Keynote speech by Israel President Shimon Peres at the Interfaith Conference in Kazakhstan
The President of the Republic of Kazakhstan,
His Excellency Nursultan Nazarbayev,
I thank you for the opportunity to participate in this important gathering which aims at building a better world: A world of justice, a world of fraternity, a world of peace.
Your decision to initiate an interfaith dialogue in your country can serve as an example for the rest of the world, a world that parts of it seem to have forgotten that we all share the same God, who created man in His image and called him to sanctify life, uphold the covenant of peace, to follow in a good and straight path.
While the monotheistic and humanistic believers, Christians, Muslims and Jews, used to believe that there was just one God for all, compassionate, merciful and righteous, there are nowadays others, luckily a minority, that sanctify a different God, a God that permits massacres, forgives cruelty, and calls upon his believers to destroy, kill, lie and ruin.
This distorted stream constitutes a defamation of the Lord. It is not a religion, it is a crime, a crime against God and man. We must separate religion from terror. This should be a common effort by all believers, regardless of faith, creed or gender.
I recently spoke to His Holiness the Pope when he visited the Holy Land, and he too joins this endeavor. It so happened that his visit took place when our scientists concluded a development of new wheat, that has four heads instead of one. We call it enriching wheat. People should enrich wheat rather than enrich uranium.
Many Muslim religious leaders also expressed their concern at the terrible correlation between religion and terror. And my friends, the Chief Rabbis of Israel, have strongly condemned those that call the name of God in vain, and in His name kill innocent people. Thousands, if not millions of Muslims, have lost their lives at the hands of extremists that call the name of Allah. In the Twin Towers of New-York, Christians, Muslims, Jews, Buddhists and atheists, all lost their lives as one.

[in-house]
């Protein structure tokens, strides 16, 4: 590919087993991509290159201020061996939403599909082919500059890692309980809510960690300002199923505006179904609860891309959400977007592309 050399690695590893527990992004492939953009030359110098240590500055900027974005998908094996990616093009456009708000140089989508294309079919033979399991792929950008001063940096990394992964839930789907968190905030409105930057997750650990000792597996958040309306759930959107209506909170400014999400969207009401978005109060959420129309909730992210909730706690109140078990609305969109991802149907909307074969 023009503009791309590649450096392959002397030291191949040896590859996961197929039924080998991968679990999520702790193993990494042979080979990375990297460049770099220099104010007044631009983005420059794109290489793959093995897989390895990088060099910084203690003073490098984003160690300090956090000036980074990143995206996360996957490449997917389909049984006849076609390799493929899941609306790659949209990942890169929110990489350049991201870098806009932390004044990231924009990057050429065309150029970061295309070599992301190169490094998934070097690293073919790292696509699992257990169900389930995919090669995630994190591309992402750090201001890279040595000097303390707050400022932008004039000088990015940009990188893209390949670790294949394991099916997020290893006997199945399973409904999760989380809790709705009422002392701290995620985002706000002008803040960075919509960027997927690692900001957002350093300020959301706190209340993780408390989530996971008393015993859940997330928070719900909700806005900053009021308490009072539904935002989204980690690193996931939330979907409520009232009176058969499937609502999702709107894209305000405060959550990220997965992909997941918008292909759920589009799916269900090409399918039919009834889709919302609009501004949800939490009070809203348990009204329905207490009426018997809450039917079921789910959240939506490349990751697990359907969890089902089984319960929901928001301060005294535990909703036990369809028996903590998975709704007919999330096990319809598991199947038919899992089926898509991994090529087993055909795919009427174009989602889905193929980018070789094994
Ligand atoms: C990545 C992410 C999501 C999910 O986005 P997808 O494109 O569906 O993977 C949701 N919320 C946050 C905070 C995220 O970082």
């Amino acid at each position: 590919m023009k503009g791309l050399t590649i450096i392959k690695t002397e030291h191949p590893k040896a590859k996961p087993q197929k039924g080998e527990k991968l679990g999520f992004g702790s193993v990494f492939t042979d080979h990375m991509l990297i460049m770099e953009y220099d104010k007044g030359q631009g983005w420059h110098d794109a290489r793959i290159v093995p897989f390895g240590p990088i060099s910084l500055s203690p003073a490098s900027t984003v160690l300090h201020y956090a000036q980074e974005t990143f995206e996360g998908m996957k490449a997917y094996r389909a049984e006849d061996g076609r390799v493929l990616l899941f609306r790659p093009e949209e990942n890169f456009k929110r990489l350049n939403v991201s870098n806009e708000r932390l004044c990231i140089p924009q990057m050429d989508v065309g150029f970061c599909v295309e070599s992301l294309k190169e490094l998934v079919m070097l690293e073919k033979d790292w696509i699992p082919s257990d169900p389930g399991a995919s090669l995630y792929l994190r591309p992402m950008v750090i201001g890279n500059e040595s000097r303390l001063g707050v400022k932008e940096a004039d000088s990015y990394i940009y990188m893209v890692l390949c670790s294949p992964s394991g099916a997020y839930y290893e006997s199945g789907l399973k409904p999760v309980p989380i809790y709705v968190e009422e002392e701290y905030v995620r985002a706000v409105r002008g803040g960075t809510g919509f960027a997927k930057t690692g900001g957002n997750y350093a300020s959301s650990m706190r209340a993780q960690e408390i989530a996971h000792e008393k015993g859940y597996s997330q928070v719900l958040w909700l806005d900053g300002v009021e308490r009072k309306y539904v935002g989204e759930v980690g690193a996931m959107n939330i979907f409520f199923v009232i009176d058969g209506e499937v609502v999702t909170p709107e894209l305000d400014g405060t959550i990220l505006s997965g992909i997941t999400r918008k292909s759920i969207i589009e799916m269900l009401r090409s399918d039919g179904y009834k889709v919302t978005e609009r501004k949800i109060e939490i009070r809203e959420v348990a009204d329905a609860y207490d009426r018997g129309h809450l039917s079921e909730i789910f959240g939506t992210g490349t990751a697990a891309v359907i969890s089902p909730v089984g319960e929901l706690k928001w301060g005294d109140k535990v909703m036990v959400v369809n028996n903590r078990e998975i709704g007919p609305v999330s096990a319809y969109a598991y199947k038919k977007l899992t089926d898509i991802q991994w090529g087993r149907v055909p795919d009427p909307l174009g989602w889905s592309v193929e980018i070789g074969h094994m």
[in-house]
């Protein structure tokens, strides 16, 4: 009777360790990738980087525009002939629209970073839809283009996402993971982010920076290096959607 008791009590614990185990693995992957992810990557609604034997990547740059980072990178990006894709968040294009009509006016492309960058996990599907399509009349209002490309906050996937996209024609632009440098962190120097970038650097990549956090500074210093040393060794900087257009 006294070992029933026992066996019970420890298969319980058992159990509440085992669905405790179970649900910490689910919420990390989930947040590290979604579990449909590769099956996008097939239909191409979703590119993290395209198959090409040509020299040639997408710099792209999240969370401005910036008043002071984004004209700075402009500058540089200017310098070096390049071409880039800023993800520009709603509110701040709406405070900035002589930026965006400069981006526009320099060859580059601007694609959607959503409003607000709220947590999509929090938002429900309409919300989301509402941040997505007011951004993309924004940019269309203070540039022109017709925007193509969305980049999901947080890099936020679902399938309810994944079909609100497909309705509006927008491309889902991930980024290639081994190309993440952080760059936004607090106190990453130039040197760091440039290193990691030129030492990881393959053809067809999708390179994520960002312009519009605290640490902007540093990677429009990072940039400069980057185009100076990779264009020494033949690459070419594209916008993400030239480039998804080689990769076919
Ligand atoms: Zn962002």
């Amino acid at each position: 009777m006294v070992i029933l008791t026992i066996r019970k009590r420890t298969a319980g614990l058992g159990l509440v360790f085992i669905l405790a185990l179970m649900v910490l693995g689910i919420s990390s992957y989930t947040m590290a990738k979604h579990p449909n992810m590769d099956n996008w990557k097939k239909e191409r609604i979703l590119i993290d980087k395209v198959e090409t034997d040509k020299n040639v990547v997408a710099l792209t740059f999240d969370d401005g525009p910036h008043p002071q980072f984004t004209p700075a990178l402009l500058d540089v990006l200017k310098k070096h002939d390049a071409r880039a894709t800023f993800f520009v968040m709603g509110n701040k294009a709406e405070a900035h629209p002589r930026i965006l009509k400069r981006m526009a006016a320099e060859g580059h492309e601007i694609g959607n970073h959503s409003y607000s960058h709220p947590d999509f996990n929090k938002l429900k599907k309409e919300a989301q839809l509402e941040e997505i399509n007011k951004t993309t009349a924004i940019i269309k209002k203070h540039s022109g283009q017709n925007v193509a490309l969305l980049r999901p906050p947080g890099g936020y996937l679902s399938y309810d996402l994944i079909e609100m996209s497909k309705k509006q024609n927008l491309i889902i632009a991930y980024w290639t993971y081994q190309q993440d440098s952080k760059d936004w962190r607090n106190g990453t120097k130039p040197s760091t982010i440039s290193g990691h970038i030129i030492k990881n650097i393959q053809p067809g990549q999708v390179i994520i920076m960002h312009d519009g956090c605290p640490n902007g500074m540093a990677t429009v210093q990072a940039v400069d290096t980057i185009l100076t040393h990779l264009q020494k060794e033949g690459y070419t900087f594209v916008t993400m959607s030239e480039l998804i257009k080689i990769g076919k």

Cultivating interfaith ties of understanding and friendship is vital, not only in interfaith relations, but in the religions’ perception of God.
The first question is always whether God created man in His image, or whether man is trying to create God in his compromised image. Whether we should adopt God’s moral code, or whether we should refer our personal desires to God.
The real concept of monotheism is that God created all human beings in His image, that we were all born equal, and that none of us has the right to appoint himself as a superior force. Only God who created man has the right to determine life. The one that can not give life should not end life. God had no partners in the creation of the world, so there is nobody that can declare war against.
Bolshevism advocated Baz Buzinkiut – an ideology without God. They believed it would be possible to attain social justice without the moral values of God. Bolshevism failed to achieve justice, it failed to discard God. For humanity, it would be difficult to live without a God of justice and without a God of peace.
Our sixth commandment expresses the major point of humanities struggle in the 21st century: “Do not kill.” And it is said in the Holy book Leviticus: “Thou shall love thy neighbor as thyself: I am the Lord. This leitmotiv of our religion is that “All human beings were created in the image of God.”
We must stand up and reject fanatics, and to oppose promoters of hatred and conflicts. Their so-called god is not our God. Their faith is not our faith. Our answer to them is to hold and encourage peace initiatives.
We are aware of the big change which has occurred in the positions of a majority of Arab countries towards peace with israel: a transition from the three Khartoum “no’s”: no to negotiations, no to recognition, no to peace – to the three “yes’s” of the Saudi Initiative.The King of the Hashemite Kingdom of Jordan, King Abdullah II, defined this a readiness for peace between the State of Israel and 57 Arab and Muslim states.
Here, from this platform, with your permission, Mr. President, I call upon the King of Saudi Arabia, King Abdallah bin Abd al-Aziz Al Saud, the initiator of the Arab peace plan, to meet in Jerusalem or in Riyadh or to travel to Kazakhstan, and together with other Arab leaders we will all be able to realize your vision, our vision and the vision of all believers in our shared God of peace and justice.
Together with the participants of this prestigious conference, we must stretch our hands one to the other, in a spirit of mutual commitment and a prayer for peace and prosperity in the world; for the brotherhood of man, for his freedom, health and well-being; for social justice, and progress, while respecting our separate and unique heritage and differences.
We have the right to be equal, and we equally have the right to be different. And swords will be beaten into ploughshares, and wars will be forever a thing of the past.
Let it be. Amen.